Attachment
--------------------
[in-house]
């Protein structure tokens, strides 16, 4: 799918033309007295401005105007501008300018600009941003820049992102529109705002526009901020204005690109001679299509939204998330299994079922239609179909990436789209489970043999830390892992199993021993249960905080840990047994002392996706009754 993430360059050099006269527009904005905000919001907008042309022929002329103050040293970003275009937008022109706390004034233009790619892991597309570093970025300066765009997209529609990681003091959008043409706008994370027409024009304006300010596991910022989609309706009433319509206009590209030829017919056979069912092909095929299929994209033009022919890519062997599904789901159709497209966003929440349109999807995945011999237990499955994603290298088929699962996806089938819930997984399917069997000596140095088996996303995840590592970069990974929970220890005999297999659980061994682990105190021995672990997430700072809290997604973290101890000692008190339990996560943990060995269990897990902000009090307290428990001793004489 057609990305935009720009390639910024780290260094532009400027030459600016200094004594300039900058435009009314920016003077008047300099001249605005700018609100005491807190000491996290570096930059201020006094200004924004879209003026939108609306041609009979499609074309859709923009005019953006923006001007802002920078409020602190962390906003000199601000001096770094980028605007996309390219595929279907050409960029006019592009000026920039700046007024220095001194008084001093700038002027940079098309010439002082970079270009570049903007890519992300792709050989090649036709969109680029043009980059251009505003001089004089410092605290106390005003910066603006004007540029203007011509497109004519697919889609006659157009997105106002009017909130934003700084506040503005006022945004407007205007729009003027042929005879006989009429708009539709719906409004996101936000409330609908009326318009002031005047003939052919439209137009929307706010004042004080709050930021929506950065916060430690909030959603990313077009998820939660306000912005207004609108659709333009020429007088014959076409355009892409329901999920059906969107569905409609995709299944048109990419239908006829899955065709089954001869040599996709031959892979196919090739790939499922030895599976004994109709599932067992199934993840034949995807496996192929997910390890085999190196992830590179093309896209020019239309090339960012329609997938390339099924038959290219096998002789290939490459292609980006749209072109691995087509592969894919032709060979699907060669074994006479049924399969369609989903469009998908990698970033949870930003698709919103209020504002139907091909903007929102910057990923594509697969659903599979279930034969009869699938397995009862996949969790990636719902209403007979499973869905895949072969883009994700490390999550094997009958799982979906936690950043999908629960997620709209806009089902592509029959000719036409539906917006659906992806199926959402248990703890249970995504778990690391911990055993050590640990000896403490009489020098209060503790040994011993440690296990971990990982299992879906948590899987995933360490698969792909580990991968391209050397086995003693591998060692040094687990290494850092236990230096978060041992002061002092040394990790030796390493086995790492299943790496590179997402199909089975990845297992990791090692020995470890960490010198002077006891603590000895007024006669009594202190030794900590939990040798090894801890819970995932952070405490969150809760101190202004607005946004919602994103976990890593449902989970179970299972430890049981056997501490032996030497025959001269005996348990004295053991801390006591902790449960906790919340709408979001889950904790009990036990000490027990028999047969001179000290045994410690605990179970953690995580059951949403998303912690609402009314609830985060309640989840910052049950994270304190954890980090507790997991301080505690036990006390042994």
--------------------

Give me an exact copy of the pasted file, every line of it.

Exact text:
[in-house]
């Protein structure tokens, strides 16, 4: 799918033309007295401005105007501008300018600009941003820049992102529109705002526009901020204005690109001679299509939204998330299994079922239609179909990436789209489970043999830390892992199993021993249960905080840990047994002392996706009754 993430360059050099006269527009904005905000919001907008042309022929002329103050040293970003275009937008022109706390004034233009790619892991597309570093970025300066765009997209529609990681003091959008043409706008994370027409024009304006300010596991910022989609309706009433319509206009590209030829017919056979069912092909095929299929994209033009022919890519062997599904789901159709497209966003929440349109999807995945011999237990499955994603290298088929699962996806089938819930997984399917069997000596140095088996996303995840590592970069990974929970220890005999297999659980061994682990105190021995672990997430700072809290997604973290101890000692008190339990996560943990060995269990897990902000009090307290428990001793004489 057609990305935009720009390639910024780290260094532009400027030459600016200094004594300039900058435009009314920016003077008047300099001249605005700018609100005491807190000491996290570096930059201020006094200004924004879209003026939108609306041609009979499609074309859709923009005019953006923006001007802002920078409020602190962390906003000199601000001096770094980028605007996309390219595929279907050409960029006019592009000026920039700046007024220095001194008084001093700038002027940079098309010439002082970079270009570049903007890519992300792709050989090649036709969109680029043009980059251009505003001089004089410092605290106390005003910066603006004007540029203007011509497109004519697919889609006659157009997105106002009017909130934003700084506040503005006022945004407007205007729009003027042929005879006989009429708009539709719906409004996101936000409330609908009326318009002031005047003939052919439209137009929307706010004042004080709050930021929506950065916060430690909030959603990313077009998820939660306000912005207004609108659709333009020429007088014959076409355009892409329901999920059906969107569905409609995709299944048109990419239908006829899955065709089954001869040599996709031959892979196919090739790939499922030895599976004994109709599932067992199934993840034949995807496996192929997910390890085999190196992830590179093309896209020019239309090339960012329609997938390339099924038959290219096998002789290939490459292609980006749209072109691995087509592969894919032709060979699907060669074994006479049924399969369609989903469009998908990698970033949870930003698709919103209020504002139907091909903007929102910057990923594509697969659903599979279930034969009869699938397995009862996949969790990636719902209403007979499973869905895949072969883009994700490390999550094997009958799982979906936690950043999908629960997620709209806009089902592509029959000719036409539906917006659906992806199926959402248990703890249970995504778990690391911990055993050590640990000896403490009489020098209060503790040994011993440690296990971990990982299992879906948590899987995933360490698969792909580990991968391209050397086995003693591998060692040094687990290494850092236990230096978060041992002061002092040394990790030796390493086995790492299943790496590179997402199909089975990845297992990791090692020995470890960490010198002077006891603590000895007024006669009594202190030794900590939990040798090894801890819970995932952070405490969150809760101190202004607005946004919602994103976990890593449902989970179970299972430890049981056997501490032996030497025959001269005996348990004295053991801390006591902790449960906790919340709408979001889950904790009990036990000490027990028999047969001179000290045994410690605990179970953690995580059951949403998303912690609402009314609830985060309640989840910052049950994270304190954890980090507790997991301080505690036990006390042994």